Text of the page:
A24-9 in The Immigration of German Colonists to Denmark and Their Subsequent Emigration to Russia in the Years 1759-1766.
B-427 in The Immigration of German Colonists to Denmark and Their Subsequent Emigration to Russia in the Years 1759-1766.
Rus14-13 in The Immigration of German Colonists to Denmark and Their Subsequent Emigration to Russia in the Years 1759-1766.
Family #11 in 1775 Grimm census.
Family #8 in the 1798 Grimm census appendix.
Family #62 in the 1834 Grimm census.
Johann Martin Fritzler was the first child of Jacob and Catharina Fritzler.
Birth Record #1 
Birth Record #2 
Martin was born in Württemberg, Germany during a time when many families in that area were struggling to survive. The economic conditions in Württemberg mid-1700s were poor, due to war, famine, high taxes and burdensome tithing expected by the local Church. As a farmer, his father had difficulty feeding his children and poor prospects for the future.
In 1759, the Danish government offered these disadvantaged Germans a chance for a new life in Denmark, helping to farm what was currently unfarmable land.  Those who chose to immigrate would be given an opportunity for a brighter future via homesteaded land or through a land lottery.
Johann Martin's parents and six of his siblings arrived in the city of Altona, the processing site for Germans immigrating to Denmark, on 30 June 1761.  They arrived in the town of Schleswig in Denmark on 04 July 1761. Seven days later, his youngest sister was born.
His parents and oldest brothers took their oath of allegiance to Denmark on 24 July 1761. In December of that year, the family lived at 3 Christianshof, Christians Thal, in the district of Flensburg. After nearly four years of unsuccessful farming and after Catherine the Great issued her invitation for Germans to immigrate to Russia, Johann Martin's father requested to leave Denmark on 24 April 1765.
Since they arrived in Russia earlier than 1766, they were first settled in one of the existing Volga colonies, like Dobrinka. Those first few years were very rough on the settlers. Cossacks, bandits, and other migratory people routinely plundered the new villages and killed many of the villagers. The villagers' plight did not improve until after 1765 when the Cossack bandit Pugachev was captured and hung. The arrival of additional immigrants also helped the villagers be better able to defend their property and lives.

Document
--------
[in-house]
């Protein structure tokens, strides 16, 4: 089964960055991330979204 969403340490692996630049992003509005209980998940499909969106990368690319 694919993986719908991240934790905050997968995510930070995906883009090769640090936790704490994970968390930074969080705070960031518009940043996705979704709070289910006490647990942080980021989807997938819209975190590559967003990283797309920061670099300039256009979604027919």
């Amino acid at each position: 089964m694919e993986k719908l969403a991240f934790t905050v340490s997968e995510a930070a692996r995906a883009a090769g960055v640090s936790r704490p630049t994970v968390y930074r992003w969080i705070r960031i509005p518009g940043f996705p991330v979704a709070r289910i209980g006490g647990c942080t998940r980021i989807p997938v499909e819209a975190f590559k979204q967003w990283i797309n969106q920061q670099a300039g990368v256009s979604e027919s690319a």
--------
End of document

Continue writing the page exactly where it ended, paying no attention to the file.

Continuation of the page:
1775 Grimm Census 
By the time the 1775 census was taken for the village of Grimm, his mother was listed as a widow with four older children still living with her. It is not clear at this point whether three of his siblings perished, or if they were old enough to be married and/or given property separate from their mother's land. His father died prior to 1775, but the manner of death is not given. There are several ways he may have perished:
In the 1798 census, he is one of 14 immigrants who is listed as having paid his debts and could live freely in Russia, anywhere. He chose to remain in Grimm.
1798 Grimm Census 
Also by the time of the 1798 census, his first wife Christina had passed away and he had remarried Anna Maria Kunau. Anna Maria does not appear in the 1834 census and most likely passed away before that year.
According to the 1834, Martin Fritzler had adopted a son into his family, Valentin Werd. Valentin's wife, however, was Anna Regina Fritzler, Martin Fritzler's granddaughter through his son Martin Jr. The most likely scenario is that Martin Jr., passed away before 1816, pre-deceasing his father. There must have been no other male heirs, so Martin Sr.'s oldest granddaughter, by that time married to Valentin Werd, moved into her grandfather's household and she and her family helped care for the Fritzler land. After Johann Martin Sr.'s death, her husband Valentin Werd became the head of the Fritzler household #62.
Johann Martin Fritzler remained in Grimm until his death in 1817.
1834 Grimm Census 
In this census, it says that Valentin Ward was Martin Fritzler's son. Unless Martin Fritzler adopted him, he was actually Martin's son-in-law, married to his daughter Anna Regina. All of their children are actually Martin's grandchild. I have made the corrections to the layout of this census entry here so there is less confusion regarding the people in the household and their relationship to Martin Fritzler.
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